6. Michael J. Hicks, 2005. "Does Wal-Mart Cause an Increase in Anti-Poverty Program Expenditures?," Public Economics 0511015, EconWPA.
    7. Michael Hicks, 2007. "Wal-Mart’s Impact on Local Revenue and Expenditure Instruments in Ohio, 1988–2003," Atlantic Economic Journal, Springer;International Atlantic Economic Society, vol. 35(1), pages 77-95, March.
    8. Fell, Harrison & Kousky, Carolyn, 2015. "The value of levee protection to commercial properties," Ecological Economics, Elsevier, vol. 119(C), pages 181-188.
    9. Konishi, Hideo & Sandfort, Michael T., 2002. "Expanding demand through price advertisement," International Journal of Industrial Organization, Elsevier, vol. 20(7), pages 965-994, September.
    10. Tomoya Mori, 2006. "Monocentric Versus Polycentric Models in Urban Economics," KIER Working Papers 611, Kyoto University, Institute of Economic Research.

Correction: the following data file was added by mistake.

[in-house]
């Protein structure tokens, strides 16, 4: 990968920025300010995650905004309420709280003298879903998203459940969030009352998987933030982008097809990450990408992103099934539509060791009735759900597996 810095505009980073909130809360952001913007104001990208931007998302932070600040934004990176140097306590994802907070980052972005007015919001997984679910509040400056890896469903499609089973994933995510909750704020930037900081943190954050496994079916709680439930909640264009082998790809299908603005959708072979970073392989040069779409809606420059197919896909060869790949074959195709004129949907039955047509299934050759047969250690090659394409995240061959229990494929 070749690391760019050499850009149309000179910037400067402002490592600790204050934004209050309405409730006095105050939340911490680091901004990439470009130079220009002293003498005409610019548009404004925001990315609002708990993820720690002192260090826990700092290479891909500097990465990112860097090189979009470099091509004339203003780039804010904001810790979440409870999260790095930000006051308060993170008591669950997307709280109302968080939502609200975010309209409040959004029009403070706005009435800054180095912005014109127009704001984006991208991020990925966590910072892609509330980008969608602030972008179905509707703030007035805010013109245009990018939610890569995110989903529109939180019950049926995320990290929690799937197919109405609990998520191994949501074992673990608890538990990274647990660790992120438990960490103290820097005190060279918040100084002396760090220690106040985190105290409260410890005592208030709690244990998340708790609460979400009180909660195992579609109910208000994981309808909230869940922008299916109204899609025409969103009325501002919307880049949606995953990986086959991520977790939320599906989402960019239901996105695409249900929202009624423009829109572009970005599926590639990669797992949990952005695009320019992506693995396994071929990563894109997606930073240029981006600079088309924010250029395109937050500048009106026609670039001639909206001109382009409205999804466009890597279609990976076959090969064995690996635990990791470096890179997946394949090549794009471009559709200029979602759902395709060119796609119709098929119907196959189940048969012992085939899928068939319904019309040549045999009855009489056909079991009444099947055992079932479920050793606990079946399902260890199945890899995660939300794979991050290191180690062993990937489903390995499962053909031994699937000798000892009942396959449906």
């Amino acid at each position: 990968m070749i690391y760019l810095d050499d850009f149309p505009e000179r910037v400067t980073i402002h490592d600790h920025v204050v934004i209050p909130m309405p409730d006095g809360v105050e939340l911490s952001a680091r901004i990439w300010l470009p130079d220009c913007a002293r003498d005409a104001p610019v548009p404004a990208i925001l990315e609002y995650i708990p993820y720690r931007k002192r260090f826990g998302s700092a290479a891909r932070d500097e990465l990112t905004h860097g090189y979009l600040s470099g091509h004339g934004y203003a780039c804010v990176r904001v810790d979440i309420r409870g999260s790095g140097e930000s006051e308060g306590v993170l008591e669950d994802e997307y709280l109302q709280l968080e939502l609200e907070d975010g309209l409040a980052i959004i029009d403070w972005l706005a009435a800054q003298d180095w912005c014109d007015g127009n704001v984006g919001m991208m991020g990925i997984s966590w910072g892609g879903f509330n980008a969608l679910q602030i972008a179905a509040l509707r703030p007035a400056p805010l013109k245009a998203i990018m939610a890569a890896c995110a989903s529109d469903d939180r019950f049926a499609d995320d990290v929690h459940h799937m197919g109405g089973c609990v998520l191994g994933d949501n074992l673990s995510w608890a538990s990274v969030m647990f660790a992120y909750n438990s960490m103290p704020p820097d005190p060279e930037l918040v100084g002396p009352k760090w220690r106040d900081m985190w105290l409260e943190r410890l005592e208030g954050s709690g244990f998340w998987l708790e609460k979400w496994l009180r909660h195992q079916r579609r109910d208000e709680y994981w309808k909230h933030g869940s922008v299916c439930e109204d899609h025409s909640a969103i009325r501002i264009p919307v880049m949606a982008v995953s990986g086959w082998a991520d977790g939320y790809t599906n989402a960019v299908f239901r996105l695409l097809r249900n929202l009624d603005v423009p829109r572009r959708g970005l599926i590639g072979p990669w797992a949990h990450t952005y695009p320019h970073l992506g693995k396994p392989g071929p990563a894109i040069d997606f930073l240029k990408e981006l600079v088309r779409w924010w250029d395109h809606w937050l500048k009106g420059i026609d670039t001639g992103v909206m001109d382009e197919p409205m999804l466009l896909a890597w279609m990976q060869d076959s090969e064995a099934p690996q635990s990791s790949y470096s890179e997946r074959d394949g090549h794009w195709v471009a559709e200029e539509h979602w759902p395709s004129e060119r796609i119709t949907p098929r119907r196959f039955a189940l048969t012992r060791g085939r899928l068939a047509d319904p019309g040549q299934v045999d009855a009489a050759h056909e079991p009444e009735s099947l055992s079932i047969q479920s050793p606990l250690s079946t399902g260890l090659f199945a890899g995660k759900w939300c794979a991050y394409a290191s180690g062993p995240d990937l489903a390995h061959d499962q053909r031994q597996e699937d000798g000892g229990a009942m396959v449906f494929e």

11. Billings, Stephen B. & Johnson, Erik B., 2016. "Agglomeration within an urban area," Journal of Urban Economics, Elsevier, vol. 91(C), pages 13-25.
    12. Non, Marielle, 2010. "Isolation or joining a mall? On the location choice of competing shops," MPRA Paper 20044, University Library of Munich, Germany.
    13. Christos Kotsogiannis & Konstantinos Serfes, 2010. "Public Goods and Tax Competition in a Two-Sided Market," Journal of Public Economic Theory, Association for Public Economic Theory, vol. 12(2), pages 281-321, April.
    14. repec:spr:annopr:v:246:y:2016:i:1:d:10.1007_s10479-014-1704-5 is not listed on IDEAS
    15. Jenny Schuetz & Richard K. Green, 2014. "Is The Art Market More Bourgeois Than Bohemian?," Journal of Regional Science, Wiley Blackwell, vol. 54(2), pages 273-303, March.
    16. Yin, Zhe & Ma, Shihua, 2015. "Incentives to improve the service level in a random yield supply chain: The role of bonus contracts," European Journal of Operational Research, Elsevier, vol. 244(3), pages 778-791.
    17. Zhang, Xu & Goddard, Ellen W., 2010. "Analysis of Value-Added Meat Product Choice Behaviour by Canadian Households," Project Report Series 99703, University of Alberta, Department of Resource Economics and Environmental Sociology.